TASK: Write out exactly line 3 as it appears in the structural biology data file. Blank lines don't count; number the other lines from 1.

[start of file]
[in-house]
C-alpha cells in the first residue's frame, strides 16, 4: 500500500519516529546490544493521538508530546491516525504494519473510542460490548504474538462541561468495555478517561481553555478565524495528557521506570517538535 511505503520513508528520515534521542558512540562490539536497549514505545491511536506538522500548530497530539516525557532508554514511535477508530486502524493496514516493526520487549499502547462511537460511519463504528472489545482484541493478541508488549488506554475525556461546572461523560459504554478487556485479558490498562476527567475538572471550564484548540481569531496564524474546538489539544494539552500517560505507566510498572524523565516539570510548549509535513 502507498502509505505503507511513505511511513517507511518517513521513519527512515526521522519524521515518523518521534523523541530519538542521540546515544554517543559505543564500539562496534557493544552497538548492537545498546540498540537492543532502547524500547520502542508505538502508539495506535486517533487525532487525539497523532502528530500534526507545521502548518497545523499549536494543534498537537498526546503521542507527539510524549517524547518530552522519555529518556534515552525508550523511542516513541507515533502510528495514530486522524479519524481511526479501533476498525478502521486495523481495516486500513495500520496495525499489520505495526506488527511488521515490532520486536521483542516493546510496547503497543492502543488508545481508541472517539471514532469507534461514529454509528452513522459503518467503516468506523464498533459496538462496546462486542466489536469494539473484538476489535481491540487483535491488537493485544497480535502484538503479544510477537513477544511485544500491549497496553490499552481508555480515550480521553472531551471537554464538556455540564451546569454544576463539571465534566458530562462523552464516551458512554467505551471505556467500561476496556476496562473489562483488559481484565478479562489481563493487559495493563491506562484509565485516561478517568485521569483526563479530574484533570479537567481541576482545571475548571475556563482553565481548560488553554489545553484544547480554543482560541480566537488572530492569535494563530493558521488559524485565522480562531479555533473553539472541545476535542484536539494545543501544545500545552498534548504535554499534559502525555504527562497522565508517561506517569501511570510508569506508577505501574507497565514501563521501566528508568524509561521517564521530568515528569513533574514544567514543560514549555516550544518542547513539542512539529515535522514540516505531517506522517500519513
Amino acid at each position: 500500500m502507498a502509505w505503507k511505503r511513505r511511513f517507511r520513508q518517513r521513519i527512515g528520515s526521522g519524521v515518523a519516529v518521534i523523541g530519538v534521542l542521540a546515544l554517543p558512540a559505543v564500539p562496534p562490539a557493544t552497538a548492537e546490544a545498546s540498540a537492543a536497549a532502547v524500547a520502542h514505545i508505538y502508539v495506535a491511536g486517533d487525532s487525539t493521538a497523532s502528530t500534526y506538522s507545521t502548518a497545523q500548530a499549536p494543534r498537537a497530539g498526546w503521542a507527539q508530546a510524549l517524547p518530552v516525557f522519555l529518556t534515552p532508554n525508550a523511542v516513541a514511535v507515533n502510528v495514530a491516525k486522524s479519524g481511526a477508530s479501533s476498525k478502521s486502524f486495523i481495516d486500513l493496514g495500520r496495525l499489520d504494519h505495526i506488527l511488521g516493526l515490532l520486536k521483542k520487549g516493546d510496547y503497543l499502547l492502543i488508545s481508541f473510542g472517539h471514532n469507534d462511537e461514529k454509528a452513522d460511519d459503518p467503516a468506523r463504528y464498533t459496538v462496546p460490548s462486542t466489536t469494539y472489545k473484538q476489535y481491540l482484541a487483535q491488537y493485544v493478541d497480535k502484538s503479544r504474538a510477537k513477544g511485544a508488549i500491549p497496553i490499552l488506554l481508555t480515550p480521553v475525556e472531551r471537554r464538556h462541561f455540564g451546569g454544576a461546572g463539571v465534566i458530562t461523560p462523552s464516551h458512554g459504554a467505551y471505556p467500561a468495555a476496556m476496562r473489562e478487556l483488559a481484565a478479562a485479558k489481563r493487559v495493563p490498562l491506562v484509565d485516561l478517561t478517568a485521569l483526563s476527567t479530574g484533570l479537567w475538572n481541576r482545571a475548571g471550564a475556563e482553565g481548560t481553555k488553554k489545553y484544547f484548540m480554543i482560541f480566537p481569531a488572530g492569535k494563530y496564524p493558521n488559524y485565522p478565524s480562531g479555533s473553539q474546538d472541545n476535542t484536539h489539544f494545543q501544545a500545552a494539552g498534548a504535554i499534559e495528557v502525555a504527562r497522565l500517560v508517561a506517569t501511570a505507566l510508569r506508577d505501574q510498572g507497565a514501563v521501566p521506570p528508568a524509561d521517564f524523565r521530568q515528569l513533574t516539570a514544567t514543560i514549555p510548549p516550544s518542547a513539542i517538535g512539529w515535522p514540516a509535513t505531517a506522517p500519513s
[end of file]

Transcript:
Amino acid at each position: 500500500m502507498a502509505w505503507k511505503r511513505r511511513f517507511r520513508q518517513r521513519i527512515g528520515s526521522g519524521v515518523a519516529v518521534i523523541g530519538v534521542l542521540a546515544l554517543p558512540a559505543v564500539p562496534p562490539a557493544t552497538a548492537e546490544a545498546s540498540a537492543a536497549a532502547v524500547a520502542h514505545i508505538y502508539v495506535a491511536g486517533d487525532s487525539t493521538a497523532s502528530t500534526y506538522s507545521t502548518a497545523q500548530a499549536p494543534r498537537a497530539g498526546w503521542a507527539q508530546a510524549l517524547p518530552v516525557f522519555l529518556t534515552p532508554n525508550a523511542v516513541a514511535v507515533n502510528v495514530a491516525k486522524s479519524g481511526a477508530s479501533s476498525k478502521s486502524f486495523i481495516d486500513l493496514g495500520r496495525l499489520d504494519h505495526i506488527l511488521g516493526l515490532l520486536k521483542k520487549g516493546d510496547y503497543l499502547l492502543i488508545s481508541f473510542g472517539h471514532n469507534d462511537e461514529k454509528a452513522d460511519d459503518p467503516a468506523r463504528y464498533t459496538v462496546p460490548s462486542t466489536t469494539y472489545k473484538q476489535y481491540l482484541a487483535q491488537y493485544v493478541d497480535k502484538s503479544r504474538a510477537k513477544g511485544a508488549i500491549p497496553i490499552l488506554l481508555t480515550p480521553v475525556e472531551r471537554r464538556h462541561f455540564g451546569g454544576a461546572g463539571v465534566i458530562t461523560p462523552s464516551h458512554g459504554a467505551y471505556p467500561a468495555a476496556m476496562r473489562e478487556l483488559a481484565a478479562a485479558k489481563r493487559v495493563p490498562l491506562v484509565d485516561l478517561t478517568a485521569l483526563s476527567t479530574g484533570l479537567w475538572n481541576r482545571a475548571g471550564a475556563e482553565g481548560t481553555k488553554k489545553y484544547f484548540m480554543i482560541f480566537p481569531a488572530g492569535k494563530y496564524p493558521n488559524y485565522p478565524s480562531g479555533s473553539q474546538d472541545n476535542t484536539h489539544f494545543q501544545a500545552a494539552g498534548a504535554i499534559e495528557v502525555a504527562r497522565l500517560v508517561a506517569t501511570a505507566l510508569r506508577d505501574q510498572g507497565a514501563v521501566p521506570p528508568a524509561d521517564f524523565r521530568q515528569l513533574t516539570a514544567t514543560i514549555p510548549p516550544s518542547a513539542i517538535g512539529w515535522p514540516a509535513t505531517a506522517p500519513s